Through its various military strategies, India has always tried to coerce Pakistan and sometimes even to inflict some backbreaking damage to the latter’s territorial integrity. Historically, Indian policymakers have treaded the path of aggression and subversion preached by their political forefather Kautilya. Making Kautilya’s thoughts their baseline, Indians kept on trying and employing different ways and means for dominance and superiority in this part of the world. From Sundarji Doctrine to ultra-aggressive Cold Start; from sub-conventional strategy to the 5th generation hybrid warfare; from no first-use policy to indications of first using nuclear weapons, Indians seem suffering from an ageless paranoia to ‘deal’ with Pakistan. India’s doctrinal somersaults have created serious implications for the security and stability of the South Asian region, and the world at large.
Sundarji’s brainchild was tested in 1986-87 through the launch of Operation Brasstacks – a major military exercise of the Indian Army in Rajasthan. This massive military mobilization of armed forces was aimed at implementing the doctrine through a “blitzkrieg-like” offensive. However, the Indian plan failed due to prudent cricket diplomacy and General Zia’s downright signalling of nuclear escalation to Indian Prime Minister Rajiv Gandhi.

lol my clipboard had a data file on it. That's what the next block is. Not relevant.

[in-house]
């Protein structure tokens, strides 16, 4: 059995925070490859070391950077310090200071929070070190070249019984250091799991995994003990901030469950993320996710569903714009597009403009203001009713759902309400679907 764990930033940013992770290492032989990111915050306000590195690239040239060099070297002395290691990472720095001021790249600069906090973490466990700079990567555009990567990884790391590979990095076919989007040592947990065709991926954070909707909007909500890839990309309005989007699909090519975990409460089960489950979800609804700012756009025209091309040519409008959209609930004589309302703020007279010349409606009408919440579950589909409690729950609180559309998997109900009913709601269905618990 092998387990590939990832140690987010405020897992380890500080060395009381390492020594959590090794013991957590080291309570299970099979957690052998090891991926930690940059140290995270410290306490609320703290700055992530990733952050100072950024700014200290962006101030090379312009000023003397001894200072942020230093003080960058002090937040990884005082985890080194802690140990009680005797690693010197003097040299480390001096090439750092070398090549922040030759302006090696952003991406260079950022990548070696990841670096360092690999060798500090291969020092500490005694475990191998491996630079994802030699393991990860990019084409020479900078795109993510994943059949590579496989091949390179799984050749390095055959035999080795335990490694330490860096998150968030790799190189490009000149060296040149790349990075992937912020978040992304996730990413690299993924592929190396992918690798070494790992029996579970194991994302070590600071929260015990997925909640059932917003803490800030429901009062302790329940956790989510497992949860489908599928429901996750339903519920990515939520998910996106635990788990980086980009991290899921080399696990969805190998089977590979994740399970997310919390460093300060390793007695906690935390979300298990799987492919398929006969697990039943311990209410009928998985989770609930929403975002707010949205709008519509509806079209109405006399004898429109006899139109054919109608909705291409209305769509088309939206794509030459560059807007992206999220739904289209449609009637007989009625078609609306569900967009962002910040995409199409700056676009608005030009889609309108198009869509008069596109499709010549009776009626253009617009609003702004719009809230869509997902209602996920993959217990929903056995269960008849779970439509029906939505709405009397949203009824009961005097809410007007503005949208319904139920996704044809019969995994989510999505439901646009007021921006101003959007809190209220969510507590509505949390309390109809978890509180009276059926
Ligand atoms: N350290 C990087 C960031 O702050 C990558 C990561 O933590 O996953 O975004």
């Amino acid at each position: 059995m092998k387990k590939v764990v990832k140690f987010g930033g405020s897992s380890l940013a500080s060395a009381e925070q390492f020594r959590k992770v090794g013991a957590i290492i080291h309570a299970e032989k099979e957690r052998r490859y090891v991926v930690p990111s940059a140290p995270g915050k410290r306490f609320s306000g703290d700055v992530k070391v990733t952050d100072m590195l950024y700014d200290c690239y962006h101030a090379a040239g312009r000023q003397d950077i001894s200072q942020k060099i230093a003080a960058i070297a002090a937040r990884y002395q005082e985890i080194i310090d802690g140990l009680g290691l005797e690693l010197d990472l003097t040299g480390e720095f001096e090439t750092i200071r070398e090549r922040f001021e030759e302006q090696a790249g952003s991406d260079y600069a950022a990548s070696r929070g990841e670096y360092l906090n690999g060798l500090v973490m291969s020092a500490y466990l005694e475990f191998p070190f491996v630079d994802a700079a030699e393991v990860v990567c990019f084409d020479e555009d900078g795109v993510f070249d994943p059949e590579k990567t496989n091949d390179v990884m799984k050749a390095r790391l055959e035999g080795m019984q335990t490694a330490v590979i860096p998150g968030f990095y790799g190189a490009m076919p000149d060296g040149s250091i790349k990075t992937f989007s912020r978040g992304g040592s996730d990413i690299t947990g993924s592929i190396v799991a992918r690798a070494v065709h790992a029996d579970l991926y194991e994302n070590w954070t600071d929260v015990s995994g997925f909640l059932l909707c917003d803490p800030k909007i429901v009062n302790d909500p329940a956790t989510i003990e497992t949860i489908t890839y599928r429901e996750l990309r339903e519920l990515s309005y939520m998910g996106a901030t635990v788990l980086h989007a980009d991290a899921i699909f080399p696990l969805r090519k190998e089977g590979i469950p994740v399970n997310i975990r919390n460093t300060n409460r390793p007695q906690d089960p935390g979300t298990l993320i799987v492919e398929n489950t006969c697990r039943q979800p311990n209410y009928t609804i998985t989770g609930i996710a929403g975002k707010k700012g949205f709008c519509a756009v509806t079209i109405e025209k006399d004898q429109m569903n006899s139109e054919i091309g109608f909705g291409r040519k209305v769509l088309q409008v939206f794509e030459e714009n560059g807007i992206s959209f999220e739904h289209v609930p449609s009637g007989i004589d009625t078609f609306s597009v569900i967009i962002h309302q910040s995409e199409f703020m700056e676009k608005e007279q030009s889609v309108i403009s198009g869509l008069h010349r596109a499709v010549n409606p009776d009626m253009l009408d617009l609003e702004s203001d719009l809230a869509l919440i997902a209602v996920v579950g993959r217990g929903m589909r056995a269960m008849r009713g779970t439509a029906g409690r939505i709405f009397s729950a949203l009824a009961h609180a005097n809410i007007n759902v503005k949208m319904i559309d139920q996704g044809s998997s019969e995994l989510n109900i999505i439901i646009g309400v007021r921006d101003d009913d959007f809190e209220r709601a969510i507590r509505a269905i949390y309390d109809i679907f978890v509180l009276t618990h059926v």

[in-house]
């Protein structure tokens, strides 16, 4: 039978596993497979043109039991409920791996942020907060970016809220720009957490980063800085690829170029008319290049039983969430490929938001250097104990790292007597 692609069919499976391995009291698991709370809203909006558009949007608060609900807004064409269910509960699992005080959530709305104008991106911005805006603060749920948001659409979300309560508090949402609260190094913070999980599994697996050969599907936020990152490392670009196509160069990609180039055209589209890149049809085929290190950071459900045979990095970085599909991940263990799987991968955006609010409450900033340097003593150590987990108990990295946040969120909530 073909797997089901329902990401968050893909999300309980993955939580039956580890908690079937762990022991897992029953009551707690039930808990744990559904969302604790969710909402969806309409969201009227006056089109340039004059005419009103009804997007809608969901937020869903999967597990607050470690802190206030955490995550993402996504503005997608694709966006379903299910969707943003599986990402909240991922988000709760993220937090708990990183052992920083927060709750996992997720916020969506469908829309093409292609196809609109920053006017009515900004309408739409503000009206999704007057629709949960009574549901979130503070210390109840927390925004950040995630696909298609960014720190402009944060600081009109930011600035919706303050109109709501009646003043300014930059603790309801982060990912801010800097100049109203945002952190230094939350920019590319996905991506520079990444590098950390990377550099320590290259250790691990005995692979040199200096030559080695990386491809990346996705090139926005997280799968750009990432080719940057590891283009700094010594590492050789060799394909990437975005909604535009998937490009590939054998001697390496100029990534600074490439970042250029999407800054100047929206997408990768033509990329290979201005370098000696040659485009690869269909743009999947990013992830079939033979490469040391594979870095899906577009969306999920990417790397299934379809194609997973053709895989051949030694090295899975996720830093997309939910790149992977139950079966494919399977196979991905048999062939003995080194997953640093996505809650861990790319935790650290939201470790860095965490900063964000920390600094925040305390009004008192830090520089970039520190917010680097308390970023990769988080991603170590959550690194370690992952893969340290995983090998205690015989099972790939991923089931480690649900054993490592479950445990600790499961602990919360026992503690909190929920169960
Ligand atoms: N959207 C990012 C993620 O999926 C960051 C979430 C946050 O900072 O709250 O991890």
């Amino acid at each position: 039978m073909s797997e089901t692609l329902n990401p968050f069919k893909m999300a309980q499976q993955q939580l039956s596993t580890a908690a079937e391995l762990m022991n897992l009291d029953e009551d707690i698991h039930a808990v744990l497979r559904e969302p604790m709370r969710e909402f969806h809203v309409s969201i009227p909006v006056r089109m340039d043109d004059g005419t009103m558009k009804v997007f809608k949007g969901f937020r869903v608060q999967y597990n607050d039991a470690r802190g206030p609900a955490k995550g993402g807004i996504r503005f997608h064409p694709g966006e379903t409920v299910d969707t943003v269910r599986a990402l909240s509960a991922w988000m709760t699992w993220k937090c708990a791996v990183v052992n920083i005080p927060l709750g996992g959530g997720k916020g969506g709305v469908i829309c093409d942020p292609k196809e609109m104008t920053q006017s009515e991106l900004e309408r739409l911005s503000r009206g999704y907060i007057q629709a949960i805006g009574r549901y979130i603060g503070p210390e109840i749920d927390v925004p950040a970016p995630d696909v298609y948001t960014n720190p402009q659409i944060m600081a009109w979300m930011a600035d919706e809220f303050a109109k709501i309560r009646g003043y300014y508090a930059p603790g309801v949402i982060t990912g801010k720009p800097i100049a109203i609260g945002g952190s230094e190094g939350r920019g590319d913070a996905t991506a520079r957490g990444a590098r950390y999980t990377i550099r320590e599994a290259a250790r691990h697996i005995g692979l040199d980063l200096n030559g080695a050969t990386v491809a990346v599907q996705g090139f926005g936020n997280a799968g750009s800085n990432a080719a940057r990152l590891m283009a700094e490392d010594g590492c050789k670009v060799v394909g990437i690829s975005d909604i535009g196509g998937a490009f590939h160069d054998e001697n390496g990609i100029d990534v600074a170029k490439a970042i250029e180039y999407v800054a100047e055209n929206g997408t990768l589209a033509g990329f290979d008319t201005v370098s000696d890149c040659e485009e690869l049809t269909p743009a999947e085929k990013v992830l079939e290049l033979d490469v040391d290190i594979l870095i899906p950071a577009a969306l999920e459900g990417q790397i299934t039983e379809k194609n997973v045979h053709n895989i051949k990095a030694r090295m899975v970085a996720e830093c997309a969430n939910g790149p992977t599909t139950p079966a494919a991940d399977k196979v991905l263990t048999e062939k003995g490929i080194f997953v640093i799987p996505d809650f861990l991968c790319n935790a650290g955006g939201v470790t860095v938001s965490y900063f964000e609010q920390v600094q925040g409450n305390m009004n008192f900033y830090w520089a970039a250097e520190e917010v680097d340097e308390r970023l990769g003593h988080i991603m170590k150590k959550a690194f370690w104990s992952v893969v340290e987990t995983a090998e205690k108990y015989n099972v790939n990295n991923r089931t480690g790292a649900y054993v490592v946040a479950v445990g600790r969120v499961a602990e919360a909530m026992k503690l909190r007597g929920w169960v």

The Sundarji doctrine, however, breathed its last with India’s failure in achieving the objectives of the so-called Operation Prakaram – the mobilization of Indian military against Pakistan in the aftermath of the terrorist attack on Indian Parliament, in 2001, allegedly by some Kashmiri militants. Despite massive troop mobilization the operation flatly failed as it was ill-conceived and lacked clarity of objectives. Although India had mobilized over 500,000 troops to the Pakistani border and its ‘strike corps’ and other units stayed there for about 10 months, they only incurred massive losses in the form of men and material. Even former chief of the Indian Navy Admiral Sushil Kumar admitted that the “military mobilization was premature, ill-conceived and led instead to a punishing mistake because the entire effort was without a political mission or objective.” The failure of Sundarji Doctrine in tackling the challenges like the 2001 Parliament attack in the environment of nuclear overhang moved the Indian thinkers to revisit the war doctrine.
For that purpose, the Indian army came up in 2004 with a limited war strategy – the (in)famous Cold Start Doctrine. The Doctrine, also called “proactive strategy,” was anticipated as an offensive strategy. It was expected to enable Indians to respond potently to any attack from Pakistani side while keeping the conflict below the nuclear threshold. The plan envisaged launching a strike against Pakistan within 72 hours of an incident, immediately hammering the Pakistan Army and the militants harder with so-called Integrated Battle Groups. Moreover, it suggests occupying a tract of land inside the Pakistani territory as a bargaining chip, through India’s supposedly superior conventional military force. In all, India imagined to punish Pakistan before international community intervenes.
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